Somali Prime Minister Abdi Farah Shirdon has said last week’s deadly assault on a U.N. compound in Mogadishu should not obscure the fact that many other attacks are now being foiled in a nation slowly recovering from war.
The attack by the al Qaeda-linked al Shabaab exposed the fragility of the security gains made since the Islamist militants were driven from Mogadishu by African Union and Somali government forces about two years ago. But Shirdon said it was not the whole story.
“Our efforts have reduced their attacks. For every one they plan, (which includes) two or three attacks each month, all of these are failing,” he told Reuters on Wednesday inside Mogadishu’s heavily guarded international airport. “Though we made a lot of efforts, this one did not happen to fail.”
Diplomats also say attacks by the Islamist rebel group are becoming rarer, but warn of growing sophistication, an unnerving development for the diplomatic missions and aid organizations that have begun reopening offices in Mogadishu, Reuters reports
Gunmen blew a hole in the U.N. compound’s wall with a car bomb on June 19 and shot their way in. After a fire-fight that lasted more than an hour, 22 people were dead, including the attackers.
Shirdon said security forces were becoming better at thwarting al Shabaab attacks, but needed more support. The government has long pleaded for more training, money and arms.
“For security, we are giving the highest priority to training our forces,” Shirdon said. A new aid agreement called the New Deal will see the Somali government select the areas of priority that donor countries will focus on.
Somalis often note that their police receive only about $100 a month, while the African troops on whom the government still depends for security earn more than $1,000.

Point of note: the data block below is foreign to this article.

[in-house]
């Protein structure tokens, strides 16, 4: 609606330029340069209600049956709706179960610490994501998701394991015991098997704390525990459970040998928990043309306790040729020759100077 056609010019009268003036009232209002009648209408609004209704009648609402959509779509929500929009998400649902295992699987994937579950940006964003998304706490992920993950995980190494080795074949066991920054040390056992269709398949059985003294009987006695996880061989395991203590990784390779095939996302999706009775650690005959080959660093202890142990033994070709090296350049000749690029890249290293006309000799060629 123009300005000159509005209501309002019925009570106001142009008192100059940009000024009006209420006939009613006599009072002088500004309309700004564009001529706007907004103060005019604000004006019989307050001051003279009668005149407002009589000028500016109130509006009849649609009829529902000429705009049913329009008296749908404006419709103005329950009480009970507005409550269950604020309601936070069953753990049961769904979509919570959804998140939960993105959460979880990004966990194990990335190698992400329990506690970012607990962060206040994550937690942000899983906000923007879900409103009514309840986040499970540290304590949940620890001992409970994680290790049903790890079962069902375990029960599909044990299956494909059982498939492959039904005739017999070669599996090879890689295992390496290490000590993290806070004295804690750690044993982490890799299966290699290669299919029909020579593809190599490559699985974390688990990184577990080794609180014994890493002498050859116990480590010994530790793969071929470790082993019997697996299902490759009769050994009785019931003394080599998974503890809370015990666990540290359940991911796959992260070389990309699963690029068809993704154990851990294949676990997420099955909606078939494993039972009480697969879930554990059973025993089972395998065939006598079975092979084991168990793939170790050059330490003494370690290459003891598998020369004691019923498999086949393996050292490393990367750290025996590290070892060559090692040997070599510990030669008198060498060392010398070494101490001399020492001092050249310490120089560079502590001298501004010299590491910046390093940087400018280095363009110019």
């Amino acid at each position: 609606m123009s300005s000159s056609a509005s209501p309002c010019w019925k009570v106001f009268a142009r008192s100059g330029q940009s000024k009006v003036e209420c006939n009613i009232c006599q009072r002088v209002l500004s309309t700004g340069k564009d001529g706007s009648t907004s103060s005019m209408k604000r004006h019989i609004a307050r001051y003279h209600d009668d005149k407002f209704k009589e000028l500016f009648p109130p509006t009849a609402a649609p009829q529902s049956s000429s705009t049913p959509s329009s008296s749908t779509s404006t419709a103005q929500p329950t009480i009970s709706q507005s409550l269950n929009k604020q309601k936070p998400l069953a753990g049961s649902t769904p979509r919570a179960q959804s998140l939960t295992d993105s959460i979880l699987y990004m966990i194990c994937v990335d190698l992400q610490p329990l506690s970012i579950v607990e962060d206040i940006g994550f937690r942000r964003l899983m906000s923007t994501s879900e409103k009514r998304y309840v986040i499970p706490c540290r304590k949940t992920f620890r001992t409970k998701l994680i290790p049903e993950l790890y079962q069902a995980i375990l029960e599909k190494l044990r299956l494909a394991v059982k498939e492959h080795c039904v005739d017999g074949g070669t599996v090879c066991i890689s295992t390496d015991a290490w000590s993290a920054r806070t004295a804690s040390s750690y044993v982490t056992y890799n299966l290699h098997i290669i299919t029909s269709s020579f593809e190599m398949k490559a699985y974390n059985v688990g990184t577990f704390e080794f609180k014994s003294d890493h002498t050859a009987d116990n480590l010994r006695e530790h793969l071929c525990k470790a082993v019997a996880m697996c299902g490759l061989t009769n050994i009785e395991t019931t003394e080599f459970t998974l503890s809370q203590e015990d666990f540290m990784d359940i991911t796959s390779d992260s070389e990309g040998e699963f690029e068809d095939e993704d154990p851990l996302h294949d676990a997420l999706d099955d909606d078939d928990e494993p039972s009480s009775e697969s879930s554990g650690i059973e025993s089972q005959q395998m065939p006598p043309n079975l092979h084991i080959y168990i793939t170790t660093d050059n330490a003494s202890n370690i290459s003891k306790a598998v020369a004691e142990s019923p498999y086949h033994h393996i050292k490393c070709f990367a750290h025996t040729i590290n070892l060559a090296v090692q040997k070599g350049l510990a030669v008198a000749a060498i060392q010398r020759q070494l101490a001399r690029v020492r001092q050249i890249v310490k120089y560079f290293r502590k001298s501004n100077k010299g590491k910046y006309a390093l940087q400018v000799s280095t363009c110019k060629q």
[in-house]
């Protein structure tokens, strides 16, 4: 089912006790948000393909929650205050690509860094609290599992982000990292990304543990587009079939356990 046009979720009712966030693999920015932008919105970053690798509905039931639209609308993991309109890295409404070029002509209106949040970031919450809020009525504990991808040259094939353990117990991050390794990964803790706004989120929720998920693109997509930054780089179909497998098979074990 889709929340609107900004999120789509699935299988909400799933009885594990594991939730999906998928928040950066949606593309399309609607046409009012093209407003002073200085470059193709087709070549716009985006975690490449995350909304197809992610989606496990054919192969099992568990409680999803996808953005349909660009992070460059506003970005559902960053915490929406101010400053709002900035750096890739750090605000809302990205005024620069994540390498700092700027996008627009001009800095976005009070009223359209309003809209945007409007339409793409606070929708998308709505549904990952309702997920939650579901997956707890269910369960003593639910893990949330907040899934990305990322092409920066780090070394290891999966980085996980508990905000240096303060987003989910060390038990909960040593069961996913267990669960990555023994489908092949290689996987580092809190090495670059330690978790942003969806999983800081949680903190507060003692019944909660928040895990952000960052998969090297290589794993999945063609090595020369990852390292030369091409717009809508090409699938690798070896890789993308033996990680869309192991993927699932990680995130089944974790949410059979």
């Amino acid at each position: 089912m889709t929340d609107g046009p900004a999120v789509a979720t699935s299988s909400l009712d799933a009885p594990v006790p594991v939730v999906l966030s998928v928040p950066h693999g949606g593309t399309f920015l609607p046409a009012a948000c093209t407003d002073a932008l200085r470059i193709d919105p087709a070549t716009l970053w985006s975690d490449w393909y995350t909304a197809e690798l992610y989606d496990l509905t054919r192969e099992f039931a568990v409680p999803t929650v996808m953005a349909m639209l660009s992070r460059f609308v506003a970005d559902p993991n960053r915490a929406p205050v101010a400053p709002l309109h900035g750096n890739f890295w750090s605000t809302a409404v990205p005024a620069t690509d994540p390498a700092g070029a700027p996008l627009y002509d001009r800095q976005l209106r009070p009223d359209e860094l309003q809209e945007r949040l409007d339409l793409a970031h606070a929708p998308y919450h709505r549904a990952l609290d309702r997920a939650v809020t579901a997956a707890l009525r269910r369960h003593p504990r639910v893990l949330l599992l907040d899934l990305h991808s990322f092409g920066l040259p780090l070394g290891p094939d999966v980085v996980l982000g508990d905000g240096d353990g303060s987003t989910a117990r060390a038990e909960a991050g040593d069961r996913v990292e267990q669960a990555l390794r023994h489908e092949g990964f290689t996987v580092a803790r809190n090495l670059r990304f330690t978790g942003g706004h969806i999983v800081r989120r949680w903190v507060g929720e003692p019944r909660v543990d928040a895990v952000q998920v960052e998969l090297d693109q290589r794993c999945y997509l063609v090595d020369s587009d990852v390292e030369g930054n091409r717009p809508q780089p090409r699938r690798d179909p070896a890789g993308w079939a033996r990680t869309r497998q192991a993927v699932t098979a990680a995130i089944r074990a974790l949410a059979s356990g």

The U.N. compound attack was almost identical to an assault on Mogadishu courts in April, when more than 50 people were killed. It also showed al Shabaab is changing strategy.
The loss of urban territory and revenue streams in the last two years has weakened it as a conventional fighting force, pushing it towards a guerrilla-style insurgency.
“The attacks may be getting rarer and rarer but they are becoming bigger and more sophisticated,” said one Western security adviser. “The U.N. attack also showed al Shabaab can conduct reconnaissance in Mogadishu pretty much at will.”
One U.N. official said a “few dozen” U.N. staff temporarily left Mogadishu after the attack, and remaining workers were pulled back from scattered bases in the capital to the heavily fortified airport, where Britain has reopened its embassy.
But U.N. officials said they were not pulling out. U.N. Under Secretary General Jeffrey Feltman said in Mogadishu on Thursday that the attack would “strengthen our resolve” to stay.
The top U.N. diplomat in Somalia, Nicholas Kay, said the United Nations would continue building up its presence, but that no decision had been made about when various U.N. agencies would be able to leave the airport area.
“Fundamentally it doesn’t change intent,” Kay said. “The intent is that the U.N. should be here, present, and working alongside the Somalis in a way that we haven’t over the last 22 years.”